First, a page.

Dango Ingredients 2
    To Make Dango (Rice Dumplings)
    1. Combine Shiratamako and Joshinko in a bowl (or add just Dangoko in a bowl).

      Dango 1
    2. Stir in warm water (or cold water for Dangoko) a little bit at a time while mixing with chopsticks. Please note: it is possible that you may need less or more water depending on where you live. I live in a dry climate, so I may use more water than you.

      Dango 2
    3. The flours start to stick together and eventually it becomes clumps. Using your hands, combine into one ball.
      Dango 3
    4. Knead until the dough becomes smooth. The texture is like squeezing an "earlobe" (that’s how we describe the tenderness for this type of mochi in Japanese).

      Dango 4
    5. Make the dough into a ball. Divide the dough into 8 equal pieces.
      Dango 5
    6. Then divide each piece into 2 balls. You will have 16 equal-sized balls. I always like to measure mine. Each ball should be 20 grams. You may have some extra dough, but that’s okay.
      Dango 6
    7. Shape into a nice smooth round ball. If the dough is cracking or has some wrinkle, tap your finger in water and apply the small amount of water on the cracked area to smooth out. I have 16 equal-sized balls.

      Dango 7
    8. Once the water in the pot is boiling, gently drop in each dumpling into the pot with a continuous motion. We want to cook them all at once, but also keeping them in good shapes. Stir the balls occasionally so they don’t stick on the bottom of the pot.

      Dango 8
    9. Dumplings will stay on the bottom first but once they are cooked, they will float. Then cook an additional 1-2 minute.

      Dango 9
    10. Transfer the dumplings into iced water.
      Dango 10
    11. Once the dumplings are cooled, drain well and transfer to a tray (if you wet the tray, the dumplings won’t stick).
      Dango 11
    12. Skewer three pieces into a bamboo skewer. Continue the rest of the balls and set aside.
      Dango 12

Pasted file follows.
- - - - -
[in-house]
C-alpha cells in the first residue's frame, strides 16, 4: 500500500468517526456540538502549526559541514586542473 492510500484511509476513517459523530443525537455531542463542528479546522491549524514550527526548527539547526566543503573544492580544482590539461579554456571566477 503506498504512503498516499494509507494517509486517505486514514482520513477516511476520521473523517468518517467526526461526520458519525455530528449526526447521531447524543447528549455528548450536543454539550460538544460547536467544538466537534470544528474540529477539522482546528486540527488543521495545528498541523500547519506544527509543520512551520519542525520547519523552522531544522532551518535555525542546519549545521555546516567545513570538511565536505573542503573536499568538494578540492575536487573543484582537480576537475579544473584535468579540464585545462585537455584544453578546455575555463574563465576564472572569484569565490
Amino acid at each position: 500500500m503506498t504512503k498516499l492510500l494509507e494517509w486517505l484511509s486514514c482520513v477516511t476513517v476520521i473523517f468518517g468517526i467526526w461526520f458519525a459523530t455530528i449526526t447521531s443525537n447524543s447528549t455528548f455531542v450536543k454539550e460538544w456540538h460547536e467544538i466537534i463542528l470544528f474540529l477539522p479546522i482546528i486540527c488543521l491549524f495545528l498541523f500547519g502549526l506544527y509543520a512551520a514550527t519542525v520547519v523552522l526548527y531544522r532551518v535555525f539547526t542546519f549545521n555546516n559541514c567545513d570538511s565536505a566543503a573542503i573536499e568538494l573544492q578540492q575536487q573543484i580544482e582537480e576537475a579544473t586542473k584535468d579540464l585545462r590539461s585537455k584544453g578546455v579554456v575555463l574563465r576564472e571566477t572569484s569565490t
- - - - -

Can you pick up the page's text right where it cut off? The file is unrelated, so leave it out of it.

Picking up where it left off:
To Make Sweet Soy Glaze
    1. Combine all the ingredients in a saucepan without turning on the heat.

      Mitarashi Sauce 1
    2. Potato starch/cornstarch will become lumps once you add the heat to it, so mix all together first. Then turn on the heat and continue to whisk.
      Mitarashi Sauce 2
    3. At one point when the sauce gets to hot temperature stage, the sauce will suddenly become thick and heavy. You need to keep whisking.

      Mitarashi Sauce 3
    4. I usually stop at this consistency. If you use it now, then this is a good time to stop cooking. If you are making this sauce ahead, then stop a bit earlier because the sauce will thicken a bit more while it cools down. Transfer to the container or bowl.
      Mitarashi Sauce 4
    To Serve
    1. [Optional] If you have a kitchen torch, you can give them a little bit of char for taste. You can also grill on the direct heat. If you are going to place on a wire rack, dumplings tend to stick, so grease it. You can also use a non-stick frying pan.

      Dango 13
    2. Pour the sweet soy glaze on top and serve immediately.
      Dango 14 Mitarashi
    To Store
    1. Option 1: After you form the dough into round dumplings, you put uncooked dumplings in a single layer in an airtight container and freeze up to a month. When you use them, boil the frozen dango without defrosting.

    2. Option 2: After boiling and cooling down, pat dry and pack into an airtight container without sticking to each other and freeze up to a month. When you use them, microwave or boil till they are warm.

    Recipe Notes

    Shiratamako and Joshinko: Shiratamako (白玉粉) is from glutinous Japanese short-grain rice (also known as sweet rice) and Joshinko (上新粉) is from regular short-grain Japanese rice. When you make dango with the only shiratamako, the texture tends to be too soft while dango made with the only Joshinko yields a very tough texture. Therefore, it's best to combine these two flours to make the right dango texture. I do 50-50 ratio, but if you like elastic, bouncy, chewy texture, you can increase Shiratamako to 60%.

     

    To keep the Dango tender for a longer time: Adding sugar in the dango will help them stay softer. The recommended amount of sugar is 20% of flour’s weight (which is 40 grams). If you reduce the amount, it might not be as effective.

     

    Recipe by Namiko Chen of Just One Cookbook. All images and content on this site are copyright protected. Please do not use my images without my permission. If you’d like to share this recipe on your site, please re-write the recipe and link to this post as the original source. Thank you.